Sunday, November 30, 2008

Getting Started on Your Resume

Getting Started on Your Resume
It’s not always possible to get it onto two pages but it really is worth the effort to do so. Be ruthless with your editing - you’re not trying to include everything you’ve ever done; in fact if you do then you’ll probably end up disguising the very things they need to see. So keep it to as few words as possible.
What you see in the Resume detail on this page is a very clear two-page layout; there’s plenty of detail but it is not packed so tight that it becomes an effort to read.
What you are also seeing is a real CV which I produced for a client in January. Only the name has been changed to protect the innocent!
He admitted to being sceptical about the value of having his Resume professionally prepared but wanted to 'give it a go' because his own Resume was getting him nowhere.
Within two days this new professionally prepared Resume produced a stream of interviews and he is now considering offers.
Let’s Get Started

The Resume starts with your name written very clearly and prominently at the top of the page using Arial and 16 to 20 point font size. Follow this with ALL of your contact details so they don't have to search for them, if they can’t see how to reach you right away they might not bother. Include all your phone numbers; any email addresses where you can be reached and your street address. A quick call or email may be needed to clarify a point and could influence whether they want to see you. I suggest you use Arial size 10 or 11 point font. Never go smaller than 10 as it gets too hard for some people to read.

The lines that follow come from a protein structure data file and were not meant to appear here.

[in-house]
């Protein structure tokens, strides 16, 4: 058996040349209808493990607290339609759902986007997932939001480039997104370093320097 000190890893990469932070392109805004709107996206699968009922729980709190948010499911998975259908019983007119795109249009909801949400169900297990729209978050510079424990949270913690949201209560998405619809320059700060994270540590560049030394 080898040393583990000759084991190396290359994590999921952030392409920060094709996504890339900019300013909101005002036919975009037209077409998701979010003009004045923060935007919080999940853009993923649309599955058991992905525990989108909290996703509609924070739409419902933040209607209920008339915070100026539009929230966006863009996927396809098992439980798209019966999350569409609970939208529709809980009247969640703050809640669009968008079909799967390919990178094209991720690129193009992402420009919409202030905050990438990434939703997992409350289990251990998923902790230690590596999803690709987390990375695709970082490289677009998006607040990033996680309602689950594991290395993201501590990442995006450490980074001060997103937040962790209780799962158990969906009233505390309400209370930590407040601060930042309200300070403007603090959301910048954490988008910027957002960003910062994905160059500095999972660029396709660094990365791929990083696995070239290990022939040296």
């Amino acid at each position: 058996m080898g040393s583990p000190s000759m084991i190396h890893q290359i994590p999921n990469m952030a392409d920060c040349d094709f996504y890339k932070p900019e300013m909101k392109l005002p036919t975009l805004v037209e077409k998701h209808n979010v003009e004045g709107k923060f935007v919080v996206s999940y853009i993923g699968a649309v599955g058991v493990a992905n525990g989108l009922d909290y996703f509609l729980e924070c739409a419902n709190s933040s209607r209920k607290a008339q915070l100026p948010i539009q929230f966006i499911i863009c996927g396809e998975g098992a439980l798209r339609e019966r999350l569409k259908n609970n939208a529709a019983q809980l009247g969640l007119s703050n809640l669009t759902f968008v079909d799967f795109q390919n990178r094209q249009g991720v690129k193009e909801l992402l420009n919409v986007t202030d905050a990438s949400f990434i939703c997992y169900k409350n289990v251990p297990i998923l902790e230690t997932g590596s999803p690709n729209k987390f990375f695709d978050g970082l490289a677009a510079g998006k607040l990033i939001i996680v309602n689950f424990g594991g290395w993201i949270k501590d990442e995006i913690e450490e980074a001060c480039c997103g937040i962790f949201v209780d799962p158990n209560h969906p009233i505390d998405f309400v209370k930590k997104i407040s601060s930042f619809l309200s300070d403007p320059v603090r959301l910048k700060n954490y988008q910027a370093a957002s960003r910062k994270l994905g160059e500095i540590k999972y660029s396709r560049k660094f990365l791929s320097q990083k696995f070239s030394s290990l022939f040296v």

Make sure there is plenty of white space on the page. Then insert a three to four line summary statement about your level of work, sectors and key skills.

As an example a Project Supply Manager's statement could read:
“Qualified Project Management Professional (PMP) highly experienced in managing people, the associated professional services, suppliers and technology for multiple national and international large-scale projects in the telecoms, engineering and public sectors. Excellent financial budgeting analysis and management; business case and business plan development.”

An Engineer might write:
"Chartered Professional Engineer, with strategic and operational achievement in Engineering, Production and Quality management roles; Excellent track record in blue chip international organization and in FMCG, Food and Manufacturing environments."
More examples follow:

An Accounts Assistant could say:
"Experienced accounts assistant capable of handling both the Purchase ledger and the Sales ledger duties in an international trading company. Regular liaison with customers and suppliers; always hard working, adaptable and enjoys a challenge."

An IT Manager:
"Senior IT Manager experienced in formulating and negotiating commercially sound solutions for a large number and range of projects, services and technologies; well developed inter-personal skills, motivation and team building, with an analytical and investigative approach to work."
A Commercial Manager could write:
"An experienced commercial manager with a broad European business background; skilled in development areas such as new start-ups and joint ventures. Fully accountable and responsible to Board for both regulated and non-regulated businesses where risk management and cost control are critical."
Identify your (most recent or current) employer with dates. Don’t bother about the months unless it’s just a short period. Use the same font and point size as above but make it bold. Employers check dates so make sure they add up.

Job TitleShow your job title on a separate line and make that bold as well.
Side Note If your actual job title is one of those wonderful but meaningless titles, change it to something that everyone will understand for the CV. You can explain at interview "my real job title was..."

See u on top reall soon!

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